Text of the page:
Hanok architecture places great emphasis on the topographical features of the land on which it is built. Structural arrangements, layouts, and other spatial aesthetics are major concerns here, as are the styles of the buildings themselves. Relatively smaller buildings somehow embrace and complement the beauty of wide fields, high mountains, and the endlessly stretched sky. Though different in atmosphere and form, a walk through Bukchon's narrow alleys will bring you the fun and excitement similar to a walk through the small streets of Venice.
One house looks like another, a seemingly dead-end alley meets the main street, and the main street somehow becomes a garden of yet another house here. Let your guard down and walk freely because you will not get lost in Bukchon. All alleys lead to Gyeongbokgung (Palace), Changdeokgung (Palace), or downtown Seoul. A slow walk through alleys growing narrow, wide, and then narrow again, surrounded by old Hanok, will take you on a trip back in time.

  Hongik University Street & Four Seasons House (TV Drama Set Studio)  

Hongdae refers to the area stretching from Hongik Univ. Station (line 2) to the main entrance of Hongik University and is lined with unique coffee houses, small venues for indie rock concerts, live music bars, jazz and dance clubs.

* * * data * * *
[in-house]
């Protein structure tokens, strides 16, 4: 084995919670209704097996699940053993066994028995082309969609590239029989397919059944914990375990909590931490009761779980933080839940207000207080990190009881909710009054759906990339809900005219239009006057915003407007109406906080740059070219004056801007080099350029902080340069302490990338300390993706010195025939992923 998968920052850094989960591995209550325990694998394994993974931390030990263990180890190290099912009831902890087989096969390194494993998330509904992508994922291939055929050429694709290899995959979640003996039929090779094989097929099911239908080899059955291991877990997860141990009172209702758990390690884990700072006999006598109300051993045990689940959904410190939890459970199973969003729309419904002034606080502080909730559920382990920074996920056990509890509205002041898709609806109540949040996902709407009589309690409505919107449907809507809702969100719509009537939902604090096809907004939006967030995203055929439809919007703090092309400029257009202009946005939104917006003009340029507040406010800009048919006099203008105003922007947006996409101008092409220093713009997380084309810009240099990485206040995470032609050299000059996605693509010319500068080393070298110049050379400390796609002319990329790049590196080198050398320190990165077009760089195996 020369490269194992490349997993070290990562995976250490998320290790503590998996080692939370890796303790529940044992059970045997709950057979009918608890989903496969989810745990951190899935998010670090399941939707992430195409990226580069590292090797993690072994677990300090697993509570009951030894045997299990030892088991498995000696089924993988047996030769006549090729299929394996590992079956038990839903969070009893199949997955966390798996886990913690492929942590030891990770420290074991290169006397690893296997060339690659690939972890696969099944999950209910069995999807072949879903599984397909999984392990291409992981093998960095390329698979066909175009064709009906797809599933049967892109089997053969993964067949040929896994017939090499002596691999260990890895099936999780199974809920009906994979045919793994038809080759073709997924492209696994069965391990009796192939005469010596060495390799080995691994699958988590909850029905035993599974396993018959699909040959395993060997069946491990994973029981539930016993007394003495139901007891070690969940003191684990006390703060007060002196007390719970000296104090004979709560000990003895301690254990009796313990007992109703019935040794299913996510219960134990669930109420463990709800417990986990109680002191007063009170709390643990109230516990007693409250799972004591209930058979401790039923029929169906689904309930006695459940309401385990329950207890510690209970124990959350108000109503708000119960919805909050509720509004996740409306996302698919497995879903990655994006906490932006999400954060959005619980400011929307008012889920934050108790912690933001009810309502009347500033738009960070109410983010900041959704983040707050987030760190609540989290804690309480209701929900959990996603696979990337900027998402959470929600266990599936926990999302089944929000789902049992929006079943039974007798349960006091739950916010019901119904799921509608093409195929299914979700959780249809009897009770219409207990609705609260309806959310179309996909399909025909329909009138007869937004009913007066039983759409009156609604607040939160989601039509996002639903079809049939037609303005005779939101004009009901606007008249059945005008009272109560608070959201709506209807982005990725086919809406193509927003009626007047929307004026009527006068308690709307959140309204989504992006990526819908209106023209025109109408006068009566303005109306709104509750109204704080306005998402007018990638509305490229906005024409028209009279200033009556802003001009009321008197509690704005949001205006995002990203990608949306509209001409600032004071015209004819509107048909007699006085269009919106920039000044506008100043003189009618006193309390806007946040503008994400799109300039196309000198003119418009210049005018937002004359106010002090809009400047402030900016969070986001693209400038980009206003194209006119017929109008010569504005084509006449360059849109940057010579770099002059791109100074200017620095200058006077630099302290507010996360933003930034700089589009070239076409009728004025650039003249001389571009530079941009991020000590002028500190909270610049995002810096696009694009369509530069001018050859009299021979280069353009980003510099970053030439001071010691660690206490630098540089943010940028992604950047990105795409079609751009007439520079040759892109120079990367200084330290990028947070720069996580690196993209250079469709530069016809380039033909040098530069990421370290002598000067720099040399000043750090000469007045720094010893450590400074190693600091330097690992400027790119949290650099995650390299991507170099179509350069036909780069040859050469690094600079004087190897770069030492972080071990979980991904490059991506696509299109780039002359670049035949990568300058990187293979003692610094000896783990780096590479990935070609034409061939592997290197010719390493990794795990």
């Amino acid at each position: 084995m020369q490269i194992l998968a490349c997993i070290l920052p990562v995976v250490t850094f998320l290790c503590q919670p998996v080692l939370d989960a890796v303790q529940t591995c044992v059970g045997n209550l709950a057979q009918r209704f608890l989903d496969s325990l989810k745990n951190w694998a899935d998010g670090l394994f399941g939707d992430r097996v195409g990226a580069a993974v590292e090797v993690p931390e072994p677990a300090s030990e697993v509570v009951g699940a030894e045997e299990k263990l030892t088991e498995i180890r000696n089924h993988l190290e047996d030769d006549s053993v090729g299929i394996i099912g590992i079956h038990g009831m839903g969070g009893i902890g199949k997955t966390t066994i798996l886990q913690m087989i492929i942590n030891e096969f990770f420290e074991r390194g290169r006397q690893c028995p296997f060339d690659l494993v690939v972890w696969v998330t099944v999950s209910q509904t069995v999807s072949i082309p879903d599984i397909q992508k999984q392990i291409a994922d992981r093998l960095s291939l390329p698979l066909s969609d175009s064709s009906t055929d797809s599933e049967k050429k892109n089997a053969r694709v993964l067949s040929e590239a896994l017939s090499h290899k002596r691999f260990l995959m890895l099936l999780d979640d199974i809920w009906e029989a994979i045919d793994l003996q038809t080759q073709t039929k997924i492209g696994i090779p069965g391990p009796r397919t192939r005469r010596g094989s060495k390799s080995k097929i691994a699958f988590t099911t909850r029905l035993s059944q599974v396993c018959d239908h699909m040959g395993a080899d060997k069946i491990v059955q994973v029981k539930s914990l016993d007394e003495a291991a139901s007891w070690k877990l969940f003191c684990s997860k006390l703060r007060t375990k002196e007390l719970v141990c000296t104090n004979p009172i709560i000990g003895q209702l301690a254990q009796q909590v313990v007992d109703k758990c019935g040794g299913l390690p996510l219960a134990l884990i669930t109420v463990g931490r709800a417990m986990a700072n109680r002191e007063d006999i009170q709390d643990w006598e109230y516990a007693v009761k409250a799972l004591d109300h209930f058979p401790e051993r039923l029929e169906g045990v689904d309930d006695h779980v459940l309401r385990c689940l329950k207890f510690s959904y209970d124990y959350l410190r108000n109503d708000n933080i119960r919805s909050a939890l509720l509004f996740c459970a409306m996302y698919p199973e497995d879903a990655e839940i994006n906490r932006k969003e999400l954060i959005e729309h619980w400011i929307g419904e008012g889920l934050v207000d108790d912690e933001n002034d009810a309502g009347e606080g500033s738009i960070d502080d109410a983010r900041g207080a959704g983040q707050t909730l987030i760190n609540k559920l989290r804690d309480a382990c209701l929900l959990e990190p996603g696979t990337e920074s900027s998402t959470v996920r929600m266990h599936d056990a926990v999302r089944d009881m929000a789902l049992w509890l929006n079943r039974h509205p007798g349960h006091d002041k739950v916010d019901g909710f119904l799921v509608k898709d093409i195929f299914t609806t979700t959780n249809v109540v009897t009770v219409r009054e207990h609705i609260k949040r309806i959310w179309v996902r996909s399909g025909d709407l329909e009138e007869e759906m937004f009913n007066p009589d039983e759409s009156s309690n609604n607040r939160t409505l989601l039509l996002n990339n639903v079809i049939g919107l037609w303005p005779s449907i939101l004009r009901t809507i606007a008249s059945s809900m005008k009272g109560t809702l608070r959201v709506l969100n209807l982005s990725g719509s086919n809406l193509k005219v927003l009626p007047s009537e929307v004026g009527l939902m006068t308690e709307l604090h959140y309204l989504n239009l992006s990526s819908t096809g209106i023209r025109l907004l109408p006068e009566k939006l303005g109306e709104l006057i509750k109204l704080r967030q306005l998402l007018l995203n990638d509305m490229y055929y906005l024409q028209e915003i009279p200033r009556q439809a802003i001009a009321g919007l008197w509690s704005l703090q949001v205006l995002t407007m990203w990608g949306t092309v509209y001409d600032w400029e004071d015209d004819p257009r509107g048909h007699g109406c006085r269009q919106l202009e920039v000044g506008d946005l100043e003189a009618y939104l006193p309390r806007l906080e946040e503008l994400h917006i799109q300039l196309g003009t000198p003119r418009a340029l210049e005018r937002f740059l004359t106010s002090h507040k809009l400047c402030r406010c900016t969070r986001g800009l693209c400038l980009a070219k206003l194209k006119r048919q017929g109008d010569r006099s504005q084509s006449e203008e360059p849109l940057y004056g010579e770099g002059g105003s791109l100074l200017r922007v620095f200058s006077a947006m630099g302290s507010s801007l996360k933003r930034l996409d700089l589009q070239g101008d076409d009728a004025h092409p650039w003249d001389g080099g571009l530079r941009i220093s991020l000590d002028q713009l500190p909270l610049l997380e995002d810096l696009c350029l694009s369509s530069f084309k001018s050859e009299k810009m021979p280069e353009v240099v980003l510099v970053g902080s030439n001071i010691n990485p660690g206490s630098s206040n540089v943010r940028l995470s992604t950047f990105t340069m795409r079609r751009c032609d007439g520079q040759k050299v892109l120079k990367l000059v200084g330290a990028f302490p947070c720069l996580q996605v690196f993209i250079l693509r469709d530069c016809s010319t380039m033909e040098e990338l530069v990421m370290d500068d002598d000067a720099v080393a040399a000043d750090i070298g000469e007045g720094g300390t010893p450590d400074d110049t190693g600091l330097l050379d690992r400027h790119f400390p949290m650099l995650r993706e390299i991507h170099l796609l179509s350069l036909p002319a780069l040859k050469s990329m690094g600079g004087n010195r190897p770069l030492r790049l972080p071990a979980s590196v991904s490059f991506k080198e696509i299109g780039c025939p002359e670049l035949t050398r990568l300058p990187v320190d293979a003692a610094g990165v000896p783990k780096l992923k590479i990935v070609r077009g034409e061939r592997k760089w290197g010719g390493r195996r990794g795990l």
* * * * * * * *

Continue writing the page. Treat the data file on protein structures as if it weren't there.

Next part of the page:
Hongik University itself is most famous for its art program and so naturally the area is full of arty boutiques, galleries, studios, craft shops and accessory stores, as well. The last Friday of each month is "Club Day" when clubbers can visit many different clubs in the area with a single ticket. The annual street art festival in October is another popular cultural event attracting a stream of young art lovers to this area.
Every Friday and Saturday night, Hongik University area becomes full of young people dressed to impress and following the sound of music and chatter. This area attracts both Koreans and foreigners in equal measure. House, trance, drum and base, hip hop, rock, and salsa rhythms transport you to a world of rhythm, light and dance.
Hongik University area is also famous for the many and varied works by artists who defy the bounds of a confined studio space; and many "Streets of Art" have come about in the area as a result. This has made the area Seoul's No.1 art district where the public freely interacts with the art all about them. Markets for the arts and crafts of amateur artists regularly open in the playground across the street from Hongik University. There are many hidden treasures to be found at these markets.

Four Seasons House (Yoon's Color Studio)